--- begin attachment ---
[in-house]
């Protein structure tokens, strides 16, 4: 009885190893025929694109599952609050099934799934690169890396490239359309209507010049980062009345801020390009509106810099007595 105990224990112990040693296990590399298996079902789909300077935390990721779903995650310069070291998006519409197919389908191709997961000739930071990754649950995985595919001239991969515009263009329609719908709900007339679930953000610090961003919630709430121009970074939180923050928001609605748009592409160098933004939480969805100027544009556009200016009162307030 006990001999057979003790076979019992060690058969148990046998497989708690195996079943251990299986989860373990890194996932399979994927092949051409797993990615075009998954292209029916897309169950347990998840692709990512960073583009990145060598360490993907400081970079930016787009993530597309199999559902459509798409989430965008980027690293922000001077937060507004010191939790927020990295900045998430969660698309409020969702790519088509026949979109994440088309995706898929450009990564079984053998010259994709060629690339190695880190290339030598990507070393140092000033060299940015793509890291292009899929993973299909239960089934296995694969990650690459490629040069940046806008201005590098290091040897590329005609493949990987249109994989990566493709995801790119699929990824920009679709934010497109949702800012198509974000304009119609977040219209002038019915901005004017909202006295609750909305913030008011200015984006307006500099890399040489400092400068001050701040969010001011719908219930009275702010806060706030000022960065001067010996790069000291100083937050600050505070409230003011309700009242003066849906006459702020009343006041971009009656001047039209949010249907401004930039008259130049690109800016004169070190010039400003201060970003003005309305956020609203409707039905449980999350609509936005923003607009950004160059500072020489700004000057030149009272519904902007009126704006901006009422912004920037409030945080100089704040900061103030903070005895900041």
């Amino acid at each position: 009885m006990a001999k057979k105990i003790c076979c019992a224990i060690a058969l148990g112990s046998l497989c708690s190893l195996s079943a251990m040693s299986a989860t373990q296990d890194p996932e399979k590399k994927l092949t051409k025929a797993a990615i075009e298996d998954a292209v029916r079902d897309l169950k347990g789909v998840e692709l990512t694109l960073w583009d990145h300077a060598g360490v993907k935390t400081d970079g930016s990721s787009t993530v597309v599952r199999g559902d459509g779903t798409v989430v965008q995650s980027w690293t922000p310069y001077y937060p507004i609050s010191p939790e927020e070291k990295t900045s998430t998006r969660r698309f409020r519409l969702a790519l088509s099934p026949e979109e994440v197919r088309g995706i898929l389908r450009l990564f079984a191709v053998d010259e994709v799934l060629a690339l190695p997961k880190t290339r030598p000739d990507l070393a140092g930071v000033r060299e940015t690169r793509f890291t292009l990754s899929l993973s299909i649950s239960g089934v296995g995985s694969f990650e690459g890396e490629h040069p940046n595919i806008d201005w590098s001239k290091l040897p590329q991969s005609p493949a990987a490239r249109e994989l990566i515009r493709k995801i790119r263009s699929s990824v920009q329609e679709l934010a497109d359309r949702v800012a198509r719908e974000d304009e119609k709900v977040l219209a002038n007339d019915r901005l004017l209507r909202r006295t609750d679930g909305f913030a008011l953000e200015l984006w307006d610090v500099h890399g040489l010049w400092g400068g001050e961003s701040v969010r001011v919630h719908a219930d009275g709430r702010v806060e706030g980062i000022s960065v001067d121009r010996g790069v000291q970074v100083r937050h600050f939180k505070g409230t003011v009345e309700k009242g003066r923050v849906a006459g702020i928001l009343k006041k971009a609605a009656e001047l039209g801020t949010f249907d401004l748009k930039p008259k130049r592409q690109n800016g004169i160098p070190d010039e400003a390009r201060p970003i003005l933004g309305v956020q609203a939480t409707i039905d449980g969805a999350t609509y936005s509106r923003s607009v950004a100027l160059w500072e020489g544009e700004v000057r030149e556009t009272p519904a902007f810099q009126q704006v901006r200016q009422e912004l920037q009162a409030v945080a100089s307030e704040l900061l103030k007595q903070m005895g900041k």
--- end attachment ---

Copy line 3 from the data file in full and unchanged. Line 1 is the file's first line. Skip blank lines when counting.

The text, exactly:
């Amino acid at each position: 009885m006990a001999k057979k105990i003790c076979c019992a224990i060690a058969l148990g112990s046998l497989c708690s190893l195996s079943a251990m040693s299986a989860t373990q296990d890194p996932e399979k590399k994927l092949t051409k025929a797993a990615i075009e298996d998954a292209v029916r079902d897309l169950k347990g789909v998840e692709l990512t694109l960073w583009d990145h300077a060598g360490v993907k935390t400081d970079g930016s990721s787009t993530v597309v599952r199999g559902d459509g779903t798409v989430v965008q995650s980027w690293t922000p310069y001077y937060p507004i609050s010191p939790e927020e070291k990295t900045s998430t998006r969660r698309f409020r519409l969702a790519l088509s099934p026949e979109e994440v197919r088309g995706i898929l389908r450009l990564f079984a191709v053998d010259e994709v799934l060629a690339l190695p997961k880190t290339r030598p000739d990507l070393a140092g930071v000033r060299e940015t690169r793509f890291t292009l990754s899929l993973s299909i649950s239960g089934v296995g995985s694969f990650e690459g890396e490629h040069p940046n595919i806008d201005w590098s001239k290091l040897p590329q991969s005609p493949a990987a490239r249109e994989l990566i515009r493709k995801i790119r263009s699929s990824v920009q329609e679709l934010a497109d359309r949702v800012a198509r719908e974000d304009e119609k709900v977040l219209a002038n007339d019915r901005l004017l209507r909202r006295t609750d679930g909305f913030a008011l953000e200015l984006w307006d610090v500099h890399g040489l010049w400092g400068g001050e961003s701040v969010r001011v919630h719908a219930d009275g709430r702010v806060e706030g980062i000022s960065v001067d121009r010996g790069v000291q970074v100083r937050h600050f939180k505070g409230t003011v009345e309700k009242g003066r923050v849906a006459g702020i928001l009343k006041k971009a609605a009656e001047l039209g801020t949010f249907d401004l748009k930039p008259k130049r592409q690109n800016g004169i160098p070190d010039e400003a390009r201060p970003i003005l933004g309305v956020q609203a939480t409707i039905d449980g969805a999350t609509y936005s509106r923003s607009v950004a100027l160059w500072e020489g544009e700004v000057r030149e556009t009272p519904a902007f810099q009126q704006v901006r200016q009422e912004l920037q009162a409030v945080a100089s307030e704040l900061l103030k007595q903070m005895g900041k």